The thing that’s so difficult about writing a column – about communication in general – is that no matter what words one uses, others will interpret them through their own experiences and emotions. What I write or say is of far less consequence than what you say to yourself in response. As evidence, I present the following sentence.
If you are over 30 years old, your opinion about those words probably is set in cement. It wouldn’t have mattered if I had asked “Hillary Clinton?” or exclaimed “Hillary Clinton!”
Not that it will make much of a difference, but here’s my opinion about her. Politically, I think she’s more liberal than she presents herself but not as liberal as she’s painted to be. Personally, she has her good points and bad points like all of us, and that’s enough said about that. I do not think she is evil or scary, but I do not intend to vote for her if she runs for president.
That said, a guy who actually changed his mind about her spoke at the Clinton School of Public Service in Little Rock Tuesday. David Brock said that, as a young man, he was part of the “vast right wing conspiracy.” Employed by a conservative-leaning magazine, he was the first journalist to print the name “Paula Jones.” He now says he wrote inaccurately about the Clintons. Over the course of his reporting career, he had a change of heart, apologized, and became their passionate defender.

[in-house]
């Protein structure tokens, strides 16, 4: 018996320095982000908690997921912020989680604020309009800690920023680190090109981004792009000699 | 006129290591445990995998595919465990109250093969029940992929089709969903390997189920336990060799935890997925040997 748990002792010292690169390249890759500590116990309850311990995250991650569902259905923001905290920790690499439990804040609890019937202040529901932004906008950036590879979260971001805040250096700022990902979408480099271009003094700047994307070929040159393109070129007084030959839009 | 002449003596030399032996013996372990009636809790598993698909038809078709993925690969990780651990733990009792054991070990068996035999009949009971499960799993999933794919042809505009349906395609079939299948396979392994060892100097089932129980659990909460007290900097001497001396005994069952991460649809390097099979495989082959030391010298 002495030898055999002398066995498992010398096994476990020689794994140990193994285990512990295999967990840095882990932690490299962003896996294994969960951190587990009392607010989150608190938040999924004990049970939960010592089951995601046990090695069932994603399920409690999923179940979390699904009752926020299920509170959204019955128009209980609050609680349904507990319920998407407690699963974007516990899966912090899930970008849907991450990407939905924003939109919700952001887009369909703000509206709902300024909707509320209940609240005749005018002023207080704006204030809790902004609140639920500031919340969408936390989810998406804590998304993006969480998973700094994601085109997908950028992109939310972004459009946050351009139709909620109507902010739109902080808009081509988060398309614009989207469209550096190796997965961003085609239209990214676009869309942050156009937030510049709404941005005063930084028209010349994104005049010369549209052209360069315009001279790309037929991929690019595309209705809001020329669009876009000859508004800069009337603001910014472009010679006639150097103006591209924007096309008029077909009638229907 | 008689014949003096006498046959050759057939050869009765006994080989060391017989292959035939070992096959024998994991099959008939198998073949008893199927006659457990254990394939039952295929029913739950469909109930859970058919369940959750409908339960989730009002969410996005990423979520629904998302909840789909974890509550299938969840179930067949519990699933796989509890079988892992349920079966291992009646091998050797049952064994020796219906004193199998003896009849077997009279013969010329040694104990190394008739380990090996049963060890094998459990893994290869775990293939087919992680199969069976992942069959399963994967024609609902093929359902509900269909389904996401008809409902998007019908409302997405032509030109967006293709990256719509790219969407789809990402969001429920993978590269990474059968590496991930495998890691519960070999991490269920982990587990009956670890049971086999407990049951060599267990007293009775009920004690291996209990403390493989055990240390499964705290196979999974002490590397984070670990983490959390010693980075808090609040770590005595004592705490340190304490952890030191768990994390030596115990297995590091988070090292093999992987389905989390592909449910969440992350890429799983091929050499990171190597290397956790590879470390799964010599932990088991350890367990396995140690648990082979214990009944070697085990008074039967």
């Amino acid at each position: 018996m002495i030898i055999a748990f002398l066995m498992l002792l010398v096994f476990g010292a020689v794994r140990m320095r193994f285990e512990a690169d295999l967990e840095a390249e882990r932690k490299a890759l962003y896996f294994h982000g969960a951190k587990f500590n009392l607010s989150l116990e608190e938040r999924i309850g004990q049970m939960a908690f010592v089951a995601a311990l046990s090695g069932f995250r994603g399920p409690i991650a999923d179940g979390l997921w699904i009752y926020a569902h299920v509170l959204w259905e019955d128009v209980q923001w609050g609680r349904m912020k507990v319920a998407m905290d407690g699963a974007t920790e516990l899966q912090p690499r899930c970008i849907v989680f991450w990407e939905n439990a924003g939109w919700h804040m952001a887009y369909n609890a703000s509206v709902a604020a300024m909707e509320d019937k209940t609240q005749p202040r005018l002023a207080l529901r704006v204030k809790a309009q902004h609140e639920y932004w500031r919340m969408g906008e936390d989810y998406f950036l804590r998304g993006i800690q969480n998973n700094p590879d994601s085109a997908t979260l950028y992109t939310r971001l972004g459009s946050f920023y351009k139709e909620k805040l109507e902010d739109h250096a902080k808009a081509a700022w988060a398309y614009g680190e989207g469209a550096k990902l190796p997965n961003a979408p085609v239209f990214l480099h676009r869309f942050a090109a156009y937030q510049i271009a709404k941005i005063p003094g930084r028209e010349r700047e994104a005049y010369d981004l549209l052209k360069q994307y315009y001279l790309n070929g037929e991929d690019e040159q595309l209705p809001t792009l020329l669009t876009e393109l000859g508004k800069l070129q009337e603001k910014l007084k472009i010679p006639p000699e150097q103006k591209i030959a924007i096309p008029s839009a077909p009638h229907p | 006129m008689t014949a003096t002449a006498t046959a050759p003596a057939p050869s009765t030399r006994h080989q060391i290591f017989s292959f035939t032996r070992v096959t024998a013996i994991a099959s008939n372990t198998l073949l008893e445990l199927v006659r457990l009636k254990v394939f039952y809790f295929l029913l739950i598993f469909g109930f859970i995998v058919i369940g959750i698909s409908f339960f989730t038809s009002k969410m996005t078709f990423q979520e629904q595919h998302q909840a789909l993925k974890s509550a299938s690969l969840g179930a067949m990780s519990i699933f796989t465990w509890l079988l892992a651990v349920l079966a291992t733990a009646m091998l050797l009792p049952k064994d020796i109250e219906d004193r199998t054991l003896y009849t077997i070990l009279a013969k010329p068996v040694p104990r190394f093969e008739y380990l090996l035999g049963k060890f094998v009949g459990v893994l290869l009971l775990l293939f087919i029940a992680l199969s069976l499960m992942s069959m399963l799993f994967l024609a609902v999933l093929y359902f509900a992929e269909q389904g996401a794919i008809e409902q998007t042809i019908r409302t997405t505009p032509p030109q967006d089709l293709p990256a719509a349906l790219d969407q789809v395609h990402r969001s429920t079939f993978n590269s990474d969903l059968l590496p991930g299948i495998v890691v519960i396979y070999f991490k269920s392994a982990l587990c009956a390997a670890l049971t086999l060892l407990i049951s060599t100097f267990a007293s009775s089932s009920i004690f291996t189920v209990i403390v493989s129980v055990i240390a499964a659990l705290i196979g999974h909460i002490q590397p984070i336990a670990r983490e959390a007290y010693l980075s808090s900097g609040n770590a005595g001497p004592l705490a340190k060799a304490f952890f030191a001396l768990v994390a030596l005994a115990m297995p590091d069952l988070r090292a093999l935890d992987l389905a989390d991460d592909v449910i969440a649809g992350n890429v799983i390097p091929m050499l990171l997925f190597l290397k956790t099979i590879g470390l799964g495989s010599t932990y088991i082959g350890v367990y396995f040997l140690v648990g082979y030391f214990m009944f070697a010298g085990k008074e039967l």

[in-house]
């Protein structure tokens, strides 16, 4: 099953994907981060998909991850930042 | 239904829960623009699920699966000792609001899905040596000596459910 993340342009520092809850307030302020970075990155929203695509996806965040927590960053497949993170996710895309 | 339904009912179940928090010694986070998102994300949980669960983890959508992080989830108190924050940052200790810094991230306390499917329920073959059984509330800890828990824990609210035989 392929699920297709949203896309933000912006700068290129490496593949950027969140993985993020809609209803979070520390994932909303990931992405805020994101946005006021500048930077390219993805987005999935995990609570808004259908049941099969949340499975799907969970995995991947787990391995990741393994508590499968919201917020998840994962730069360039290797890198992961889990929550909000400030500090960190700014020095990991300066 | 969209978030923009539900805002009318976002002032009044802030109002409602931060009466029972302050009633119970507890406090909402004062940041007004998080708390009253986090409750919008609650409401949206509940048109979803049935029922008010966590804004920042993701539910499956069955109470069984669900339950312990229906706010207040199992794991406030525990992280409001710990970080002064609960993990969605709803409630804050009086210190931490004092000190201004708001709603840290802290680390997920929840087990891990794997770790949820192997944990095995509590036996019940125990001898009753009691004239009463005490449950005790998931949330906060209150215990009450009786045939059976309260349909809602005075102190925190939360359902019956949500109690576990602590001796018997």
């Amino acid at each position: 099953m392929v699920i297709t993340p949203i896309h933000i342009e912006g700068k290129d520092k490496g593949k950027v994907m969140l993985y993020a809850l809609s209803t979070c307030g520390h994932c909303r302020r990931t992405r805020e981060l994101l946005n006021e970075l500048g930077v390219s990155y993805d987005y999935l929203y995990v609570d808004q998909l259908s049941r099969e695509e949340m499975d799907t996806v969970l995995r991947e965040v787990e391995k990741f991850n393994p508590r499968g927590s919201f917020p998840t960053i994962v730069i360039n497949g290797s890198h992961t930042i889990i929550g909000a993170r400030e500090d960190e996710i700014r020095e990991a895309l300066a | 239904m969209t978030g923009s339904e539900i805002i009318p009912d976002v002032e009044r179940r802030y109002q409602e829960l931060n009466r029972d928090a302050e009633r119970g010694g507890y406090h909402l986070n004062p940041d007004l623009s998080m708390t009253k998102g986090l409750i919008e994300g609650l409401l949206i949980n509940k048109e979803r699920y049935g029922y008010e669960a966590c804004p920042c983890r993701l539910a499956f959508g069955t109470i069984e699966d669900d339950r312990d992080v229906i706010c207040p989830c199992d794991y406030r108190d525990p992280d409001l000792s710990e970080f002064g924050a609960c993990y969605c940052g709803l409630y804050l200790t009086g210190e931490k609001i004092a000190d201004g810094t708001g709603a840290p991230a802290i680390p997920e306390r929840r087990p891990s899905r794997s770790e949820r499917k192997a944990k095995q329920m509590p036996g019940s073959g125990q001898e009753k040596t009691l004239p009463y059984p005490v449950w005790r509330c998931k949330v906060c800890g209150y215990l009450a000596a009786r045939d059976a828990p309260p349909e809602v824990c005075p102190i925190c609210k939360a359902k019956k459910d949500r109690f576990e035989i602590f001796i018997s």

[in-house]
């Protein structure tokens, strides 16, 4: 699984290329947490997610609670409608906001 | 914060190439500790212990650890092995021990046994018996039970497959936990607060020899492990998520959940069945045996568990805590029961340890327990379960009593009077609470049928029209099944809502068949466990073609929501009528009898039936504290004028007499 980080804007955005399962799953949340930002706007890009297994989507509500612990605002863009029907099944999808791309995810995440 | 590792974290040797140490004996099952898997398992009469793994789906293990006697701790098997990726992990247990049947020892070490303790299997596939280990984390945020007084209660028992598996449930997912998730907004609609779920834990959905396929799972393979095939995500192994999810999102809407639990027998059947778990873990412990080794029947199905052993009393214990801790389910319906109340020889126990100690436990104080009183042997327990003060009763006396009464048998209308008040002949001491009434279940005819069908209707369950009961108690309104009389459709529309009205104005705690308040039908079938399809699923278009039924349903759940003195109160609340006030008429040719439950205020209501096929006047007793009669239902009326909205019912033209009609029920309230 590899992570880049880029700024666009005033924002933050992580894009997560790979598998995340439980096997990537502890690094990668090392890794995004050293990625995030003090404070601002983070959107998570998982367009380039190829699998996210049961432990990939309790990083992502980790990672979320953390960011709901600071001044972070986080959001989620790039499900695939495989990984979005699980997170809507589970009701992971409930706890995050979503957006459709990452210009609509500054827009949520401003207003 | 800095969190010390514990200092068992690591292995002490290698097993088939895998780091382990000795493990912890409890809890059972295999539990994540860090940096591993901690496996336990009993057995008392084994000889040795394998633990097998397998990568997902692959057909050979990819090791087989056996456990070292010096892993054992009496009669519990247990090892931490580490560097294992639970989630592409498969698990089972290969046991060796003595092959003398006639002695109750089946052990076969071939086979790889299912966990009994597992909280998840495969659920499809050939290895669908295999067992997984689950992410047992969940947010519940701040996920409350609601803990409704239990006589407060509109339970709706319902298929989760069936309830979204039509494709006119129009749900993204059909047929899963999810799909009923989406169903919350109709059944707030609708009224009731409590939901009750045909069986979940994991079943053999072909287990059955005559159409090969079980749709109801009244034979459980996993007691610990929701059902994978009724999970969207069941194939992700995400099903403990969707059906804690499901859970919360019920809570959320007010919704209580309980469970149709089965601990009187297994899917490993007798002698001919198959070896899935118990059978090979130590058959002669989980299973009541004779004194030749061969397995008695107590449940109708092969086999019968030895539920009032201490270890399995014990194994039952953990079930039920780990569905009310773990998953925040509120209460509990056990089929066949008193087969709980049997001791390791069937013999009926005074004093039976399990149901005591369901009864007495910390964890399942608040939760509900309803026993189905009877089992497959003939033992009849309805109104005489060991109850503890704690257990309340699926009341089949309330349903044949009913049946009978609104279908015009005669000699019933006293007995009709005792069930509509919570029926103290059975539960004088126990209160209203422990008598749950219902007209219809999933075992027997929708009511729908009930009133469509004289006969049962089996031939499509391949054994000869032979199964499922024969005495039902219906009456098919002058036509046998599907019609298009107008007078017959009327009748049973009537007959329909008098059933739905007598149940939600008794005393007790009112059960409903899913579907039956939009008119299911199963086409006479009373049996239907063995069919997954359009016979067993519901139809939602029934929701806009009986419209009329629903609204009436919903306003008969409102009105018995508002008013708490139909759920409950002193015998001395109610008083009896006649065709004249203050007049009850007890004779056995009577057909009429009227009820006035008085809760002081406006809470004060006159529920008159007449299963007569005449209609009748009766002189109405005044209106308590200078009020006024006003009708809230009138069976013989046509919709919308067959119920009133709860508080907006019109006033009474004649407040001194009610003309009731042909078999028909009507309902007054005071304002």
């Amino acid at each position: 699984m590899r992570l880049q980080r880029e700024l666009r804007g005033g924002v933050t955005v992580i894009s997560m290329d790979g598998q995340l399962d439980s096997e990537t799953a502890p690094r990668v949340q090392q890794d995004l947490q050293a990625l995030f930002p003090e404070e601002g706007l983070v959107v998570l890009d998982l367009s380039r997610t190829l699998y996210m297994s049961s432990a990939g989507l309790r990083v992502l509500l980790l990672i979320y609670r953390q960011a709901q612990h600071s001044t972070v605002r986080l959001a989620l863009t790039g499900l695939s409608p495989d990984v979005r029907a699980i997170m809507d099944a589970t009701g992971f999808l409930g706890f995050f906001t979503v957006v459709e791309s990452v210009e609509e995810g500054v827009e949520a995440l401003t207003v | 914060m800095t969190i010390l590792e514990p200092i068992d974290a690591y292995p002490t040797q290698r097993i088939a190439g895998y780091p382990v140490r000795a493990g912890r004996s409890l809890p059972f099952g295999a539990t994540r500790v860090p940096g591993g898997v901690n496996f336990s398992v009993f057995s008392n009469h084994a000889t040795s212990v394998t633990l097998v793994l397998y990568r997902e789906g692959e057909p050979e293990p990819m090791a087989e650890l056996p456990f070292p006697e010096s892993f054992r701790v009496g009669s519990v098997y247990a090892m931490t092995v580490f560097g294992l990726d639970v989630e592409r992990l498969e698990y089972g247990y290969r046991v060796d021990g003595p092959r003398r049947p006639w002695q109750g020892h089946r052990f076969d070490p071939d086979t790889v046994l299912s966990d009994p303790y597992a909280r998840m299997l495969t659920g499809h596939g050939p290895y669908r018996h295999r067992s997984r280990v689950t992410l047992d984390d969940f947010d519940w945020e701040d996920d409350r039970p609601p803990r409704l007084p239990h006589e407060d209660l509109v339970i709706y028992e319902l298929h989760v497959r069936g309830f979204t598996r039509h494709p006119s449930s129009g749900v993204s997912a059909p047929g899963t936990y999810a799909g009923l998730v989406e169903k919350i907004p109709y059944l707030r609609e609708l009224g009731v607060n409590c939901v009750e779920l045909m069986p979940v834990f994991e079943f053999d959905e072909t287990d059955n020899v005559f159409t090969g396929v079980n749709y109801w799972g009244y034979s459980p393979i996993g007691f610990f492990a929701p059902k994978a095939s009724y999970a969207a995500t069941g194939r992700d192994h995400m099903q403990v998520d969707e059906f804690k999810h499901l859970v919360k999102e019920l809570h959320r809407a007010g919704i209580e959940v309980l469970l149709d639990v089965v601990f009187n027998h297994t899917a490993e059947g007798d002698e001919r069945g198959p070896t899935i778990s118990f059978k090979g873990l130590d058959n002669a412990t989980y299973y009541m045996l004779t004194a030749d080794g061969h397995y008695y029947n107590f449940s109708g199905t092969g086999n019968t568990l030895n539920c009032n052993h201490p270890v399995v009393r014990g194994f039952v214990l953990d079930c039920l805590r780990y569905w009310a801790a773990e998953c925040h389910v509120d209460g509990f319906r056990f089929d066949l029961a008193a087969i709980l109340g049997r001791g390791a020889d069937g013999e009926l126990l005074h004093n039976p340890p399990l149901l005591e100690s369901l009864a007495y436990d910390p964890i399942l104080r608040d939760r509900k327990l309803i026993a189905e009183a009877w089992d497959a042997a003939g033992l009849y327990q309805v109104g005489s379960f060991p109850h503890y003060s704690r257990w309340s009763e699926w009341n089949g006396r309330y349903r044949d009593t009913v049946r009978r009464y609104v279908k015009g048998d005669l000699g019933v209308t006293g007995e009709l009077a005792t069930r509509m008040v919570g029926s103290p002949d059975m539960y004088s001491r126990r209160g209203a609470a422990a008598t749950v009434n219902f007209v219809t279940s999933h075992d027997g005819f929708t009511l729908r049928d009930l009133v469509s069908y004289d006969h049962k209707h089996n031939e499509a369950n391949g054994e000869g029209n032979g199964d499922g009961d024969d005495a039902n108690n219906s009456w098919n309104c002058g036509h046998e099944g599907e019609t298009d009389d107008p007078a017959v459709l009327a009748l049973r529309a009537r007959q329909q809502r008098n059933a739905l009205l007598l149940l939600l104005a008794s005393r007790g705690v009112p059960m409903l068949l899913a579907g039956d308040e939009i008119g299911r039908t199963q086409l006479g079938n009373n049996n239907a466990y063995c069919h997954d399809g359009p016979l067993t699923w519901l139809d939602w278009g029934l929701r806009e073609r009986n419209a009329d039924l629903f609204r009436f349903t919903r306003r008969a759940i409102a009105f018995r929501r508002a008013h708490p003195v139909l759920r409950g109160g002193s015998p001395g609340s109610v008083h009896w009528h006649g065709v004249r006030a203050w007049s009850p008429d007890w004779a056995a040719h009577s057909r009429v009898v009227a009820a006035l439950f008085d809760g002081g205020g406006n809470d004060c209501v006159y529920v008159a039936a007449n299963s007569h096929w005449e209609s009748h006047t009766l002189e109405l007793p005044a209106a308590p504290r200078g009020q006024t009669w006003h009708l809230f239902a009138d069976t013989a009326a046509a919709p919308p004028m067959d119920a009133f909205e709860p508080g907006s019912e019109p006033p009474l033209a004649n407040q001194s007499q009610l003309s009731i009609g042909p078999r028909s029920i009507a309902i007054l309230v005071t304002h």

He also became an opponent of the conservative media. On Tuesday he called Fox News “Orwellian,” which is a ridiculous adjective. How about just “biased”?
Your opinion about Fox News in particular and the media in general is probably set in cement, too, but I’ll share mine. Of course, most members of the mainstream media have been liberal, and their reporting has reflected that bias – purposely at times, unconsciously at others. There have been good and bad reporters, but there won’t be any unbiased ones unless human nature somehow changes. It would have been good had more moderates and conservatives become regular reporters to create more balance.
That didn’t happen. Instead, more and more Americans are getting their news from well-organized message machines that reinforce what we already believe rather than present us with challenging information. As with David Brock, Hillary Clinton is either wrong all the time, or she’s right all the time.
Brock also said that, if Clinton runs, she will be the most thoroughly examined candidate in history.
That’s true, and it will continue. People complain about “Clinton fatigue,” but that family is a story, and the media will continue to report on it.
Meanwhile, Republican political operatives already are doing what political operatives on both sides always do: Attack and destroy. That’s what they are paid to do. They don’t know how to do anything else.
They might personally discourage Clinton, who’s 66, from entering the race. That’s part of their goal.
But if she does run, the Republicans will lose yet another presidential election – they’ve lost the popular vote in five of the last six – unless their candidate also presents a positive vision for America. The party can’t just rely on a billion dollars in negative ads and dozens of congressional hearings about Benghazi. Those efforts will reinforce the GOP’s image, particularly among women, as the “party of no,” but they won’t move the needle much on a Clinton candidacy.
After all, if you don’t already have an opinion about her, you’re probably not a registered voter. She’s Hillary Clinton.